5. Use of natural gas powered buses and encouraging people to use them.
To be fair there was just one thing that I was not impressed about and it is one of my perennial issues with contemporary life – lack of a dress code in fancy restaurants. We made a reservation and went to dinner at the El Tovar. Now the ‘El’ is billed as one of the Grand Hotels in the U.S. and the dining room is classed as ‘Grand’. Well, the dining room and the service was immaculate, BUT having hobos coming into dine in shorts and T-shirts just detracts from the experience. Yes, I complained verbally and in writing.
The other thing that I noticed and bemused me is the mobile device addiction. You are at the Grand and people have their noses stuck on a small screen. It is a pity — though watching people take pictures using a 10″ iPad was cool, given the large viewfinder so to speak.
Overall it was a great few days. Deanna is still going: ‘Wow, Wow, Wow …’. The kids were overwhelmed.
by Anura Guruge
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>> Recent, non-U.S. Google Doodles … — Apr. 18, 2013.
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Sorry I couldn’t tell you about this earlier but we were out celebrating Earth Day 2013 in style. We went to the Grand Canyon. On the way, as is my wont, we stopped at Montezuma Castle National Monument — which is half and hour or so south of Flagstaff, straight off I-17. So we did two National ‘entities’ in the day. That both the Canyon (for the whole week) and the Castle (at least for the day) waived their entrance fees that day in honor of Earth Day was a bonus. More on the Canyon experience, which indeed was Grand, tomorrow.
by Anura Guruge
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The Lyrid Meteor shower is an annual event taking place, typically, between April 16 and April 26.
It is caused by the Earth crossing through the debris field left behind by Comet C/1861 G1 (Thatcher) over centuries.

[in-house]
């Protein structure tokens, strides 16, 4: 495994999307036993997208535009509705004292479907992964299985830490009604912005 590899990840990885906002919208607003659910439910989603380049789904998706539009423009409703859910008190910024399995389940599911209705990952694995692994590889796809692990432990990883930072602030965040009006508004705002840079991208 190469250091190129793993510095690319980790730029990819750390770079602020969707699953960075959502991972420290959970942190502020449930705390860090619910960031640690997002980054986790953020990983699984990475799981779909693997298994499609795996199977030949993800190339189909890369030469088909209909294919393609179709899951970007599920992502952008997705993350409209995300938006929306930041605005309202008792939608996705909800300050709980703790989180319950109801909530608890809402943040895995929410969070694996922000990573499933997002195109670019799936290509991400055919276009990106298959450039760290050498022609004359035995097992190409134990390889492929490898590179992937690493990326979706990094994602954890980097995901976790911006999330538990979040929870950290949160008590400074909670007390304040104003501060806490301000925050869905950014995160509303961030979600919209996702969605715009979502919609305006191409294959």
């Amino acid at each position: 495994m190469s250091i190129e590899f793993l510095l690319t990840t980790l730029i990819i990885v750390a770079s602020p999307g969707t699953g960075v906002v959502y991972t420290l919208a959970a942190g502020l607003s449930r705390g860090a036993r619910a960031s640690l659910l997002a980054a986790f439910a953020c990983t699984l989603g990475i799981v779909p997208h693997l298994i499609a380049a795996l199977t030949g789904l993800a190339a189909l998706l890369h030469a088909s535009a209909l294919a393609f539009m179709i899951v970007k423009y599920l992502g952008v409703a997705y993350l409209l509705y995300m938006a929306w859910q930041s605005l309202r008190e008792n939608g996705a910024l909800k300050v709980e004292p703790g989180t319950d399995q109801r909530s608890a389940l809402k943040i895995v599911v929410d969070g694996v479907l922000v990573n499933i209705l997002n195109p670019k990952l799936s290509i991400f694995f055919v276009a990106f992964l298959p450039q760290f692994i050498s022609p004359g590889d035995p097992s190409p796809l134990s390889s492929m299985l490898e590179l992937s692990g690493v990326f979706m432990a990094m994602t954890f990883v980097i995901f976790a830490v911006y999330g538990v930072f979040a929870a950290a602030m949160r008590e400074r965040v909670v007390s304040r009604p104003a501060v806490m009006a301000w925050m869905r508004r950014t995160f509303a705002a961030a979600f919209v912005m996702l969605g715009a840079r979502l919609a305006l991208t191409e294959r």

C/1861 G1 (Thatcher), with an aphelion of 110 AU, a perihelion of 0.9207 AU and an orbital period of 415 years, was discovered on April 5, 1861 by A. E. Thatcher (not sure whether he is a relative). Its last perihelion was in June 1861, when it passed by the Earth at a 31 million mile separation. So, it came closer to Earth then than will the much anticipated Comet ISON, C/2012 S1. It will next go by Earth in 2,276.
The Lyrid Meteor shower has been observed for over 2,600 years!
Meteor showers, confusingly, are named after the constellation from which they appear to originate — though the constellation has nothing to do with the shower. It just provides astronomers with a reference as to where to find the shower. The constellation is Lyria. Vega the nearest distinguishing star.
The above map shows where you can locate the shower, early in the morning, on Monday, April 22, 2013.
They are expecting 10 – 20 meteors/hour, possibly with peaks of 100 meteors/hour.
I have seen some great meteor showers in NH. Maybe this might be a good one. Enjoy.
Boston Craigslists’ “Rants & Raves” – Heads Up For Other News Junkies. It Can Be An Amazing Resource. A Few Gems Among A Lot Of Flotsam.
by Anura Guruge
As some of you may have worked out I am an inveterate, and now incurable, news junkie. I wake in the morning to either CNN or CNBC and then spend an hour lying in bed, nursing a hot cup of coffee, switching between CNN, CNBC and MSNBC. This week, for obvious reasons, I also watched Boston Channel 7, head and shoulders better than the other two Boston stations.
When I am at my computer, which is quite a few hours a day, I always have a Google News tab open.
But, in reality, when I am working (which can be anything from 8 to 14 hours a day), I get most of my topical news from Craigslists’ Boston “Rant & Raves”! It, as I tell folks, is my barometer to what is really happening out there — beyond New Hampshire. Boston “Rants & Raves” is NOT for a squeamish. There is some pretty vile stuff on there. But, again it shows you what some people are thinking and are feeling.
This week I have been amazed by some of what I read and saw there. On Wednesday, as soon as the likes of CNN and Channel 7 started saying that ‘they’ had video footage of the two perps, somebody (and they all use provocative screen names) posted a picture saying that it was legit. It was very clear. Clearer than anything we were shown on TV the next day or even Friday. It showed the guy in the black cap standing in the crowd. When I then saw the official pictures I was amazed. I am sure it was the same guy.